Potassium Bicarbonate >
Grades: Food and Technical.
Packaging: Material is available in 25 kilo nett bags. Custom packaging available if required.
Availability: Normally a stock item.
Material: Also referred to as potassium hydrogen carbonate or potassium acid carbonate, potassium bicarbonate is a white solid with no discernible odour. It is an alkaline and can be found naturally occurring in seawater. Whilst it is soluble in water potassium bicarbonate is not soluble in alcohol.
Our producing partners manufacture by way of dissolving ammonium bicarbonate and potassium chloride in separate processes and passing each together through an ion exchange, helped by some clever chemistry, the ‘mother liquid’ of potassium bicarbonate solution is created, once dried and sieved we achieve our finished product.
Uses of Potassium Bicarbonate
Potassium bicarbonate is well known as both a raising agent and leavening agent in baking. It is less commonly used in the latter instance due to the aftertaste it leaves, but the carbon dioxide it produces makes it the ideal raising agent. The carbon dioxide bubbles help to lighten the texture of the sponge. For example, it may be used instead of sodium bicarbonate in bakes where the sodium content of the food is already high, or where a quicker reaction is required.
Elsewhere in the food industry, potassium bicarbonate is frequently added to various different types of drinks. Some brands of bottled water use potassium bicarbonate in order to improve the taste, whilst in club soda it is used to reduce the effect of effervescence in the liquid, which can often cause an excess number of bubbles and too much fizzing. In this case, it is carbon dioxide causing those bubbles.
Potassium bicarbonate also helps to preserve colour in food.
In winemaking potassium bicarbonate is used as a pH regulator. If a particular wine is tasting too acidic, potassium bicarbonate can be used as an alkaline counterpoint.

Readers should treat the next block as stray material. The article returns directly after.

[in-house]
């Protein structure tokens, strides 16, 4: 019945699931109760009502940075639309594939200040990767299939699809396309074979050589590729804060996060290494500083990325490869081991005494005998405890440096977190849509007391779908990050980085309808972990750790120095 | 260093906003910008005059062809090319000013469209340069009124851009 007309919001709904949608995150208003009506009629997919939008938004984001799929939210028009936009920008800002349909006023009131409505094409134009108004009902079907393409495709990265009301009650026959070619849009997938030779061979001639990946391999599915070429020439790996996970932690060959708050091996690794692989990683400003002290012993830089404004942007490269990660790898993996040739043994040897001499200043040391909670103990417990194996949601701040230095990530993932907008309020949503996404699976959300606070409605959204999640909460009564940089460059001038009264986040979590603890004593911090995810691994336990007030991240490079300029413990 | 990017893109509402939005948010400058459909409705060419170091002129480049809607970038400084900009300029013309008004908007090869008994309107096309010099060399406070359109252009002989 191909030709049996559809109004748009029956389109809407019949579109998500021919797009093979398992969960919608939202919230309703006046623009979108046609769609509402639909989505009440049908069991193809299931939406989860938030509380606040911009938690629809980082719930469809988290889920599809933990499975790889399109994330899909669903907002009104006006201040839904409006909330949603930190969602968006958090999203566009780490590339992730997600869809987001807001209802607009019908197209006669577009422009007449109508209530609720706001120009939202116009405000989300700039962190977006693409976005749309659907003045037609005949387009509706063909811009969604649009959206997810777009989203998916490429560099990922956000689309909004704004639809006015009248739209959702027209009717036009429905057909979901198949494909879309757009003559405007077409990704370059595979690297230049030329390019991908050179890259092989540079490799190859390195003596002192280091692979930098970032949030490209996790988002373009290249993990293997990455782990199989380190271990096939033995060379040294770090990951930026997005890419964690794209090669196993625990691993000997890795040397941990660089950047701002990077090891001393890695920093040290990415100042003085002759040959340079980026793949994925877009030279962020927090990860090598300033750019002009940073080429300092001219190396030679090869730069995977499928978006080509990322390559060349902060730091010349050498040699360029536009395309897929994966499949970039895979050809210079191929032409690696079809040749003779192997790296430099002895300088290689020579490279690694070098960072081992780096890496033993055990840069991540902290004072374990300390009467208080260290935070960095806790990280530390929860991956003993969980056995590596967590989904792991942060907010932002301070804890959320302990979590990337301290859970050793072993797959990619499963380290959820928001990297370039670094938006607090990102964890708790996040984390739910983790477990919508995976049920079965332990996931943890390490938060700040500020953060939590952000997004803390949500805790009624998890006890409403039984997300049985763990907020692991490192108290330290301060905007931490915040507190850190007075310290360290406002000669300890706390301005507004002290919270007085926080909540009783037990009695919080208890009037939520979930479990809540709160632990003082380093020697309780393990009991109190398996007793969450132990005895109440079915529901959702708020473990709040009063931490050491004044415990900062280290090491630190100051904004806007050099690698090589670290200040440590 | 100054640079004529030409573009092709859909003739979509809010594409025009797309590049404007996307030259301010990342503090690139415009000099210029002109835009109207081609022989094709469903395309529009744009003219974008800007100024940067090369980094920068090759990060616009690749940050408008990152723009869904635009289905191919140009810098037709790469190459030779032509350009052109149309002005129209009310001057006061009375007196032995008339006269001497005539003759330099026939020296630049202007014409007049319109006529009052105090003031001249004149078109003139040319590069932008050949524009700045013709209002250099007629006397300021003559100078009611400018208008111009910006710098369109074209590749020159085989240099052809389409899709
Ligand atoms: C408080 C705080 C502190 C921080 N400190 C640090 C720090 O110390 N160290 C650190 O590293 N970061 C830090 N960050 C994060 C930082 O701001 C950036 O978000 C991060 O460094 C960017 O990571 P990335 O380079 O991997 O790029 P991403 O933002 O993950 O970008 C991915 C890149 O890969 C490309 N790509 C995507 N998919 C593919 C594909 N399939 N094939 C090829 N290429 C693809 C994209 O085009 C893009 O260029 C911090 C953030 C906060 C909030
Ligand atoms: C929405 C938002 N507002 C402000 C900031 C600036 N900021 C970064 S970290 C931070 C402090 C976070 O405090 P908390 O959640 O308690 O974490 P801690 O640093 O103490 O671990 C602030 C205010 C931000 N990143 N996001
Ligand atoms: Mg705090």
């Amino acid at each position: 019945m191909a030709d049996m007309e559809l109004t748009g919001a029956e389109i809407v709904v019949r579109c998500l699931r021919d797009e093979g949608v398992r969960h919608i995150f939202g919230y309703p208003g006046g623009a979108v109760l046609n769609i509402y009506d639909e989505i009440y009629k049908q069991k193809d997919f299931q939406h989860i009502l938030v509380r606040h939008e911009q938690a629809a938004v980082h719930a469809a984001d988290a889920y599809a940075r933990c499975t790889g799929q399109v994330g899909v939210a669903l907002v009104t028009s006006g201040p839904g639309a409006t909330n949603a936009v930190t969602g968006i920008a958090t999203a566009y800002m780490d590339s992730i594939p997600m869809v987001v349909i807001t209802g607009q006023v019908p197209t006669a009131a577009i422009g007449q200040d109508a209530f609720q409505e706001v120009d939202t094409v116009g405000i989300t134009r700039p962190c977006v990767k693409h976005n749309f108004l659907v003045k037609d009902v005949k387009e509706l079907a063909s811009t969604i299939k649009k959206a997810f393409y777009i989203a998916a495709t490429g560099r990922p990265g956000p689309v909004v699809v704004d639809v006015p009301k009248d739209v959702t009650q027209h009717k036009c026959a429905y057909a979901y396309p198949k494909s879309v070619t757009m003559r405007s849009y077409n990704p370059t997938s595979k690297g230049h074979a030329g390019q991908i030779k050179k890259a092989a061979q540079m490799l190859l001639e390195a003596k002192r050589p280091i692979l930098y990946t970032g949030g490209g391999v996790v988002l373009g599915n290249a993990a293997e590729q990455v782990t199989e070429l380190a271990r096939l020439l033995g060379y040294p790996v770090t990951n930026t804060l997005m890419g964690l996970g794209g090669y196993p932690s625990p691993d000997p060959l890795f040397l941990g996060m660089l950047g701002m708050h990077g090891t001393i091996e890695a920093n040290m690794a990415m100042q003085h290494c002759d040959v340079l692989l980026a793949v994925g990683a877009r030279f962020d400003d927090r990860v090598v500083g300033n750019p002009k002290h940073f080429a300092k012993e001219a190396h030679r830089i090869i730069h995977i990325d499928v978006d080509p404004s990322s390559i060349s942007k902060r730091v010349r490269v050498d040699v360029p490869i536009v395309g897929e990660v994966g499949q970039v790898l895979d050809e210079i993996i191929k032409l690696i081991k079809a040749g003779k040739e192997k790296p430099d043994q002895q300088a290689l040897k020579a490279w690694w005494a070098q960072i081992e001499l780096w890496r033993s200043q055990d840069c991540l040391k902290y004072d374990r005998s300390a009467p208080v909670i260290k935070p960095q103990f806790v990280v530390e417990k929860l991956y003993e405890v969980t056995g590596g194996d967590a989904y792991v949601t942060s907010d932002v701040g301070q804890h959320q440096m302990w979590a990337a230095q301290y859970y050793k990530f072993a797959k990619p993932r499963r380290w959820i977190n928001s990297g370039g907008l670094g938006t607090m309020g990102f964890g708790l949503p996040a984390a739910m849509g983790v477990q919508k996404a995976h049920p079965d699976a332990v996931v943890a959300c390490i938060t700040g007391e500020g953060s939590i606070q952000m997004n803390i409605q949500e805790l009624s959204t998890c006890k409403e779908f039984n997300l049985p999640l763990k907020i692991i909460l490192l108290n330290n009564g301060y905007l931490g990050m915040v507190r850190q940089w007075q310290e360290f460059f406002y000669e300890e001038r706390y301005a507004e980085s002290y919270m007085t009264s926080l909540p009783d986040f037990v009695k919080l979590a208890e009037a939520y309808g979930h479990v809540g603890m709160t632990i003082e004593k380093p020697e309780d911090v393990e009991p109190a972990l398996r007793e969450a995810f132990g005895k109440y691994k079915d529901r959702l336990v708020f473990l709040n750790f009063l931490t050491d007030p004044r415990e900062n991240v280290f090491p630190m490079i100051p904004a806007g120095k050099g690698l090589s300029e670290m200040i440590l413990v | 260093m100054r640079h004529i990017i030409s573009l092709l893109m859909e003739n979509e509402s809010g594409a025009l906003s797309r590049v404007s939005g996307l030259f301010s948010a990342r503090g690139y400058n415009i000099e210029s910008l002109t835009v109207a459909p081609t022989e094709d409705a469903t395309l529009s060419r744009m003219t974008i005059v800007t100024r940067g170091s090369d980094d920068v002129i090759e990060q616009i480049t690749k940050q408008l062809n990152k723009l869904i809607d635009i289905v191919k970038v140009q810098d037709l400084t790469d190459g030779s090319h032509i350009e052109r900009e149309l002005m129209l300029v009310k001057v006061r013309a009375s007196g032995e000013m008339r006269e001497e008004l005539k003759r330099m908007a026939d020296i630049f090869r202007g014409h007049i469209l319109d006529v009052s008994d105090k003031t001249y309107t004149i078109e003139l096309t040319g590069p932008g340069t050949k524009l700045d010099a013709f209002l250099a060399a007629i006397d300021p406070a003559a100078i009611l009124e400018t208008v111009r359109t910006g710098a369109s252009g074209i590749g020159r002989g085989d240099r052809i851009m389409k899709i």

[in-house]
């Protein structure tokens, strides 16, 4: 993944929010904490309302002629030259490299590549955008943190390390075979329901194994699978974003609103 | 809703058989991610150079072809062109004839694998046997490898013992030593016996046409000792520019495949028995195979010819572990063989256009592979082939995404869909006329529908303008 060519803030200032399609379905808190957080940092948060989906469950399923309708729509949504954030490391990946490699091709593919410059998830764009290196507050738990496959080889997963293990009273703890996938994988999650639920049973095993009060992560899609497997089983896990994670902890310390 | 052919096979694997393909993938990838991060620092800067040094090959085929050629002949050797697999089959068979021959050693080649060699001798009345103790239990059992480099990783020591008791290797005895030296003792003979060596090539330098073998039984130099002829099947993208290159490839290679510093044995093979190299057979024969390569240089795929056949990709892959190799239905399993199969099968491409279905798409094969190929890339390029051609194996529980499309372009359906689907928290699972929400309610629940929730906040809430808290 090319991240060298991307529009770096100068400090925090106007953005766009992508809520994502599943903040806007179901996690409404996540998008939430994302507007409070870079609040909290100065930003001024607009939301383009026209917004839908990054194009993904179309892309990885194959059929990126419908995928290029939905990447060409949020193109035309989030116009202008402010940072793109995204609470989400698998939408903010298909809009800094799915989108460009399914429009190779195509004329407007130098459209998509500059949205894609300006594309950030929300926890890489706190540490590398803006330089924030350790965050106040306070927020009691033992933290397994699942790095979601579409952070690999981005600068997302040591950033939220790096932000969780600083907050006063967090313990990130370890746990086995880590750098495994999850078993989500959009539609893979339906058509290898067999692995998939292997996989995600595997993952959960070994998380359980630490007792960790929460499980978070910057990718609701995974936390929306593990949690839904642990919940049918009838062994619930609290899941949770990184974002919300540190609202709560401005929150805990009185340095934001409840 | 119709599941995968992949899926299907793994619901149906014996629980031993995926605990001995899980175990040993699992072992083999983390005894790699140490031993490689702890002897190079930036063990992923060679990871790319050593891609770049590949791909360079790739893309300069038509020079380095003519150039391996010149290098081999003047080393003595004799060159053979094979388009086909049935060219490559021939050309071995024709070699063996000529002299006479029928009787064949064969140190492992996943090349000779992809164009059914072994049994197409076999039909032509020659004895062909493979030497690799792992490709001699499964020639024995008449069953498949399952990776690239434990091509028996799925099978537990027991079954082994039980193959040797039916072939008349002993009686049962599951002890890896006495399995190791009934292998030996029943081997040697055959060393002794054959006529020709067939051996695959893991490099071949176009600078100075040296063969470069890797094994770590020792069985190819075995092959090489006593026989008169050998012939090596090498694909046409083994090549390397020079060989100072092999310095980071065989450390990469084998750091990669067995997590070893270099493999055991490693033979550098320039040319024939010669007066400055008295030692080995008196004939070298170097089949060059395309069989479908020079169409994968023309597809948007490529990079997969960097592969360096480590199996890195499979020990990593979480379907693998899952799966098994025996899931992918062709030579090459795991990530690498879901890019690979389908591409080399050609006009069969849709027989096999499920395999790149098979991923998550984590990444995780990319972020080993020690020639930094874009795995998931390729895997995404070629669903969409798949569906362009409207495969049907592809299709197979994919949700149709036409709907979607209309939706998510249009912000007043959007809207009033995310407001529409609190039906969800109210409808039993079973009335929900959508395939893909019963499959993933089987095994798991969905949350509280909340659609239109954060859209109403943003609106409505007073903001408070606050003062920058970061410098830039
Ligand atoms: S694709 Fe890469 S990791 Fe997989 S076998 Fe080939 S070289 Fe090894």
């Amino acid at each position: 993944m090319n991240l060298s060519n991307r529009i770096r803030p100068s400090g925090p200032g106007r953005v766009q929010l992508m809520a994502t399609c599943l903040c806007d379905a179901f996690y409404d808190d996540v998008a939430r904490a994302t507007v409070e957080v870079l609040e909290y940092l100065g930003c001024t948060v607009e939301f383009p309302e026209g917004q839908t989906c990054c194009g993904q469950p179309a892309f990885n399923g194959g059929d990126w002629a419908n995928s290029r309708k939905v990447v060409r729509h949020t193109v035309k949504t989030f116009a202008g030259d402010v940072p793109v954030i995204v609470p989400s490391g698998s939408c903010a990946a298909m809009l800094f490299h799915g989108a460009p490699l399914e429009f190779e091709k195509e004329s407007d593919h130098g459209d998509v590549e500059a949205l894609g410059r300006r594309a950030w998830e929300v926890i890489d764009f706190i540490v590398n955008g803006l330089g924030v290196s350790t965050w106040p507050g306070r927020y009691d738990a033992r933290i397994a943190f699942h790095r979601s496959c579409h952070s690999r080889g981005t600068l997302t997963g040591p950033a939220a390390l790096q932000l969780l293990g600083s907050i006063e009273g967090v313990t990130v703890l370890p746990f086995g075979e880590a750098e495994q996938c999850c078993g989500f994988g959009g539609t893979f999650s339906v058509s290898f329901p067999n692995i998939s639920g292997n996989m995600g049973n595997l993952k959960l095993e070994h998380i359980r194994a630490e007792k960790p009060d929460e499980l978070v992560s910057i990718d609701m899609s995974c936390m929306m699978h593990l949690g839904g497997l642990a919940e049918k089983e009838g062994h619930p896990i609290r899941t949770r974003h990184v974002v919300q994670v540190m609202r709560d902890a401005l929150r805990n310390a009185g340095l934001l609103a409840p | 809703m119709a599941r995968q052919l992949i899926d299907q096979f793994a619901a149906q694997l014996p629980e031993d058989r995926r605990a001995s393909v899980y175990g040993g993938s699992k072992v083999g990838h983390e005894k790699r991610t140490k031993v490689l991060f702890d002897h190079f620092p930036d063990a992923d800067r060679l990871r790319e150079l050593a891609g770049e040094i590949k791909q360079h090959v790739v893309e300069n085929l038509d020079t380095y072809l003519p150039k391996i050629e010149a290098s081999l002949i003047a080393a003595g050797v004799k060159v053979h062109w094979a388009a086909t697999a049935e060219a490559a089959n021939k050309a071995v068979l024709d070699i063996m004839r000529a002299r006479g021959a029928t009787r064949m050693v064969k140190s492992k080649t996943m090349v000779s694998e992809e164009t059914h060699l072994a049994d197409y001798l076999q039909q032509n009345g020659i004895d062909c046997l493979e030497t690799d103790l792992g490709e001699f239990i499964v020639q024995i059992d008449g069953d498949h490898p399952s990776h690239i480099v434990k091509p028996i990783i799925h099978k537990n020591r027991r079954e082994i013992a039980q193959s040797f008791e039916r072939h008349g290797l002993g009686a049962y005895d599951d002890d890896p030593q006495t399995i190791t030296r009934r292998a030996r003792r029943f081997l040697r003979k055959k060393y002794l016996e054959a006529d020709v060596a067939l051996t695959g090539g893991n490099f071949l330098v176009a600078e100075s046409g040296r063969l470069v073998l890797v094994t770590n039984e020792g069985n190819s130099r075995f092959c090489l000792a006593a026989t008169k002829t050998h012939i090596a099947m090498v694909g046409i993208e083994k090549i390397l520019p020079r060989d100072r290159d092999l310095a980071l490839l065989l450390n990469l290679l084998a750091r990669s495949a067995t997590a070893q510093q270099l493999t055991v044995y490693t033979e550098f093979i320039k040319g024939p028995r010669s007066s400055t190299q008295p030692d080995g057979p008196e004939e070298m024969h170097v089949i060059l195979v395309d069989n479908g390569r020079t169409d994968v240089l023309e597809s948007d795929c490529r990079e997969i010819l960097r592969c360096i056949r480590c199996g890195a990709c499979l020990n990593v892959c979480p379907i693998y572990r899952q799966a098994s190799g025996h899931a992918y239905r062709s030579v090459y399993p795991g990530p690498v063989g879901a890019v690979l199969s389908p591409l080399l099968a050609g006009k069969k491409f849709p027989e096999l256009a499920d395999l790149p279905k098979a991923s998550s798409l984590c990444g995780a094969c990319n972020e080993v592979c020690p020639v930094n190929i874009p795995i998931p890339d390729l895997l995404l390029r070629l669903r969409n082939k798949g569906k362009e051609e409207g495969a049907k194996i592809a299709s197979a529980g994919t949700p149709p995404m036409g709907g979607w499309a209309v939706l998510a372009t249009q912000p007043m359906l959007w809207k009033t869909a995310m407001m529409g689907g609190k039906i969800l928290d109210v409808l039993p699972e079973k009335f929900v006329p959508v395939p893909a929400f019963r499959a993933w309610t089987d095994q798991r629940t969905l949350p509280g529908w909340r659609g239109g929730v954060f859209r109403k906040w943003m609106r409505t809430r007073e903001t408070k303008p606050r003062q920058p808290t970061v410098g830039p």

Potassium bicarbonate is sometimes used as a supplement to treat and guard against potassium deficiency. Potassium can be naturally found in food like bananas and potatoes, and it plays a vital role in the health of our bones, muscles and digestion health. Individuals experiencing a deficiency can acquire potassium bicarbonate supplement over the counter. Its alkaline nature also means that it can be used as a short-term antacid, as well as an electrolyte replenisher.
Potassium bicarbonate has multiple uses within agriculture. Similarly to its use in wine-making, alkaline potassium bicarbonate can be spread over acidic soil. Soil that is too acidic will hinder crop growth and can result in plants being poisoned, and so should be treated in this manner. The bicarbonate element of the compound helps the soil to better absorb the vital potassium.
Some organic farmers have chosen to use potassium bicarbonate as a fungicide to combat apple crab and powdery mildew.
Potassium bicarbonate can be added to animal feed in order to combat potassium deficiencies and boost feed consumption, leading to weight gain.
Potassium bicarbonate is used in dry chemical fire extinguishers to help suppress fires. It can be used on both Class B (flammable liquids and gases) and Class C (electrical) fires. Far more effective than sodium bicarbonate at this task, it has been recognised as the preferred choice of the U.S. National Fire Protection Association for use at airport crash rescue sites.
Potassium bicarbonate is used as an accelerator in the cement drying process and a corrosion inhibitor in the metal industry. It also has a role to play as a catalyst, for example in the polymerisation of synthetic fibres, and in the leather tanning process.